• Kerry Leppier

Life isn't supposed to be perfect and neither are you

I'm a mum of three lush little girls and the wife to one domesticated god of a husband. We have a nice little house in a beautiful part of the world. But life is still hard. I'm not talking about refugee crisis kind of hard, but we have issues, we have clashes, drama and pain. We have a baby that for the life of me will not sleep through the night. We're talking several wake-ups a night with the baby often in bed with me, while domesticated god sleeps on the floor. We have a now 4 year old who throws tantrums so hard I've been in tears afterwards. Our house is "under construction" at the moment and so our non-sleeping baby is crawling around thick dust no matter how much domesticated God cleans it and it's become the only thing me and my husband talk about.

And then there's the deeper stuff. My anger issues. The emotional pain of childhood, childbirth. The guilt of parenting, the shame of past mistakes, the deep deep longing to belong; to be accepted. There's the mourning of deceased relatives and the on-off depression, the mood swings and the frequent feelings of 'Not Enoughingness". The monotony of school runs, washing, cleaning and feeding which leaves me wondering "does my life have enough meaning? Am I doing enough"?

Before I had kids you see I had a business, I loved working. I would give my time to charities close to my heart. I had relationships which were fun, and I had lots of them. I had a sense of belonging, a mission. And I was pretty stable.

Then I had a baby (wtaf?) and I got married (hello person I have to consider everyday, killer of my blissful selfishness) and suddenly there was a new pressure. It was different to finding new clients and delivering my work on time. It was keeping a baby alive, it was living up to a set of standards that I not only gave myself but that I saw everywhere. I had a husband who had married a size 8 business woman who was now attached to a size 14 full-time mum who for a time couldn't control any of her bodily functions.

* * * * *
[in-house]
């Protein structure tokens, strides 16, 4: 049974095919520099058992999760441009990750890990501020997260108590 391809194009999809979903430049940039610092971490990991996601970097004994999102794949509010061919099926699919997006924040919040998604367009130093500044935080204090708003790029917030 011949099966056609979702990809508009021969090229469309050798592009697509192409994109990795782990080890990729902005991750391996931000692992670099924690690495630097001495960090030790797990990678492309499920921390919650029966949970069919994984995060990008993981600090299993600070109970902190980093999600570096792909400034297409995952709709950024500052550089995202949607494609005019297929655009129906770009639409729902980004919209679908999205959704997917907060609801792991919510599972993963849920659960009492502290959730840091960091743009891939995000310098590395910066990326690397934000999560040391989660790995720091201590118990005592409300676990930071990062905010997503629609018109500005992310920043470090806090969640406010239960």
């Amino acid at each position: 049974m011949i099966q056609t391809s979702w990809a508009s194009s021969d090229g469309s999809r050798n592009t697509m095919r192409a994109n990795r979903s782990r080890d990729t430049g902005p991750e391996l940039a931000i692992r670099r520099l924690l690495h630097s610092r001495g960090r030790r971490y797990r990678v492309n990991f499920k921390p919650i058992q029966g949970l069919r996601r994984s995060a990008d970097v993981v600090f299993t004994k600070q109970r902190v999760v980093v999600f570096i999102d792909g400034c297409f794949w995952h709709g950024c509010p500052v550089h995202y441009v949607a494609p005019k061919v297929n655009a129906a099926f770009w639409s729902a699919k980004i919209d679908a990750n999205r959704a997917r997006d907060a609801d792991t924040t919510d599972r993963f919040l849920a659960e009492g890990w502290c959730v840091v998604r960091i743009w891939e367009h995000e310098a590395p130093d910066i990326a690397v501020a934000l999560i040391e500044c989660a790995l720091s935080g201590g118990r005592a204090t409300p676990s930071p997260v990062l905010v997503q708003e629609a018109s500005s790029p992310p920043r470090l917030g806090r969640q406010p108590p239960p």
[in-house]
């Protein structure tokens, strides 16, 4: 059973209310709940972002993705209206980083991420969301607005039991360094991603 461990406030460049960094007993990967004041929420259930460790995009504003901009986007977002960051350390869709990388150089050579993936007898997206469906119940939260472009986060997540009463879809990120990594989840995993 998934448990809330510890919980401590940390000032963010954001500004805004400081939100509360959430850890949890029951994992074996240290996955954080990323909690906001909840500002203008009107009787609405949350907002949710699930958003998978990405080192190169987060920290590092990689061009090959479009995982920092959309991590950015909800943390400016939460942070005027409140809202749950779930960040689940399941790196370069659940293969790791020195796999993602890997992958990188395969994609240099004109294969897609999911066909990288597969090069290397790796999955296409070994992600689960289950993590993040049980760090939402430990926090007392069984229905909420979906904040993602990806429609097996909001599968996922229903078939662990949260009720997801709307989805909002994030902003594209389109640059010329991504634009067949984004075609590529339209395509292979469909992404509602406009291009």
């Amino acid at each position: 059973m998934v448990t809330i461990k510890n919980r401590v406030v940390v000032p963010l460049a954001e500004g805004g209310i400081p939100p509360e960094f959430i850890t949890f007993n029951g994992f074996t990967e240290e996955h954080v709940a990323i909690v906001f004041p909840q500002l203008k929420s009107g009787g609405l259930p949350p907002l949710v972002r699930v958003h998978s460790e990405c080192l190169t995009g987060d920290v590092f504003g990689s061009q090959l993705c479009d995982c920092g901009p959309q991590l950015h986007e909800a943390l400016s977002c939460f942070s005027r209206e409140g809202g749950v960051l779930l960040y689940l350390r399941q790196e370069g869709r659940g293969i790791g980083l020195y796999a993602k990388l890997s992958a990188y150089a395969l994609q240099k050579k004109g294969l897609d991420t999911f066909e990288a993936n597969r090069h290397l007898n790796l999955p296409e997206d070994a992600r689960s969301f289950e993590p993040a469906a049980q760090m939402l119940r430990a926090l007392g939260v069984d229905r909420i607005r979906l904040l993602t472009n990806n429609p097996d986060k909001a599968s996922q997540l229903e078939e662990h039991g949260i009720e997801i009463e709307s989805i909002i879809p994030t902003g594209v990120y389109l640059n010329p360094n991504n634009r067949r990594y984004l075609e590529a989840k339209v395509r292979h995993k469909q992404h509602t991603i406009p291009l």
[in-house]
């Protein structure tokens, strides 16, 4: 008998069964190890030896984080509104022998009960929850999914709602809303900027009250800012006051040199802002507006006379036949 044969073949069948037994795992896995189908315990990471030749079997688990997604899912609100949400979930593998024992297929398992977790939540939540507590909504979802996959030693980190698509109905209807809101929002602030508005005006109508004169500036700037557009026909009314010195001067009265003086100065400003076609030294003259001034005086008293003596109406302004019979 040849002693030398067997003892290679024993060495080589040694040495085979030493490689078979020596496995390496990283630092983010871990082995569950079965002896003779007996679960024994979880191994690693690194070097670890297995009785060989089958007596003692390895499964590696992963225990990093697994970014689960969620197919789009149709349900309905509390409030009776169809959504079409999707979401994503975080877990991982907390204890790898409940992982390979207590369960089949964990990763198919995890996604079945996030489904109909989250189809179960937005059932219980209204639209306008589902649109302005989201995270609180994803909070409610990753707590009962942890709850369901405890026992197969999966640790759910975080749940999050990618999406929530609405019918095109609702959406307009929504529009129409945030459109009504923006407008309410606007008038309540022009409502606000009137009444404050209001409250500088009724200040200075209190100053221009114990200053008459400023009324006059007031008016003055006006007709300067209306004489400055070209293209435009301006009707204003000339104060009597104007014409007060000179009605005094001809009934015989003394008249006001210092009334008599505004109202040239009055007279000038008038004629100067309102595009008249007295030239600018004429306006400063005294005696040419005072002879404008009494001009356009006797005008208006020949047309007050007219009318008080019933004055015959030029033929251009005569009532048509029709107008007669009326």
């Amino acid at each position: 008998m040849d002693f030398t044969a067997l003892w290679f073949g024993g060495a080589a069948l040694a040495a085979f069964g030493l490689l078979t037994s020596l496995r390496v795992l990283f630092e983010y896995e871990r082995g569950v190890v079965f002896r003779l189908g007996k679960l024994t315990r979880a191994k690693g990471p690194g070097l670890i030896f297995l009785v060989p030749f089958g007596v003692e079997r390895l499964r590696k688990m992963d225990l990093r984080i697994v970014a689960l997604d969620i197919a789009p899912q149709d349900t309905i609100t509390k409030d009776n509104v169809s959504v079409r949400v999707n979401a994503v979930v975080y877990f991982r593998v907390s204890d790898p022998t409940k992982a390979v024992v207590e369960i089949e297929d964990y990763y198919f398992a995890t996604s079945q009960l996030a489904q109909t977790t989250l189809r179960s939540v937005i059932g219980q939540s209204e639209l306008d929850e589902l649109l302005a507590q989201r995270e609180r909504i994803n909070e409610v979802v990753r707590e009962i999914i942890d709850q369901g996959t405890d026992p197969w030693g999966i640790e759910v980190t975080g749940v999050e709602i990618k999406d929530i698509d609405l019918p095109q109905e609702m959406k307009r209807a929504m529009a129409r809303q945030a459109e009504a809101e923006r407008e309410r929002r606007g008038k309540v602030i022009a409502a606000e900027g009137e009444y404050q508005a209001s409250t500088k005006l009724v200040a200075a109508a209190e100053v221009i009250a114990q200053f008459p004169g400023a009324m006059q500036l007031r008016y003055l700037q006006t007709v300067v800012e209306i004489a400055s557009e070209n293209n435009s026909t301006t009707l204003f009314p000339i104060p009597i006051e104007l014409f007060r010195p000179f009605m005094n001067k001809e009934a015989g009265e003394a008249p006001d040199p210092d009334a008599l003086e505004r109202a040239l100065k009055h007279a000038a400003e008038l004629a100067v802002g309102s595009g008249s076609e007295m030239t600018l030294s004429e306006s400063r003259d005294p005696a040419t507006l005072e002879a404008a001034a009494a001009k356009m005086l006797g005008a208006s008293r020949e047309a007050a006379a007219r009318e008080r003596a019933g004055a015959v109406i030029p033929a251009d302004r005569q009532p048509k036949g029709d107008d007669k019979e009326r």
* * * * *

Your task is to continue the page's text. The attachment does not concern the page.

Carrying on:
But guess what? Life isn't supposed to be perfect. And nor are we. Traditional wedding vows state "for better or worse, richer or poorer, in sickness and in health". I don't remember if me and Ben said those vows (I do remember saying that I take him to be my "wife" hmmm oops) but we have certainly stuck by one another in each of these circumstances. And whats more, our imperfect life together has made us stronger. My post baby changes, depression and conditions made me depend on a man for the first time since I needed to borrow money from my dad while travelling. It forced me to be vulnerable and it forced him to face up to his somewhat superficial views of love.

Our imperfect personalities give us something to work on, something to humble us and something that connects us with others. Our niceness will never connect us as deeply as our brokenness.

Our weaknesses make us lean into one another, seek help and strength else where.

Our imperfect lives make us grateful for the small things and the mundane.

We will never be perfect, our lives will never be perfect. Nor should they be. So please, let us talk more about our imperfections, our weaknesses and our real selves. Because only then can we heal, only then can we have deep relationships and from only there can we truly love.

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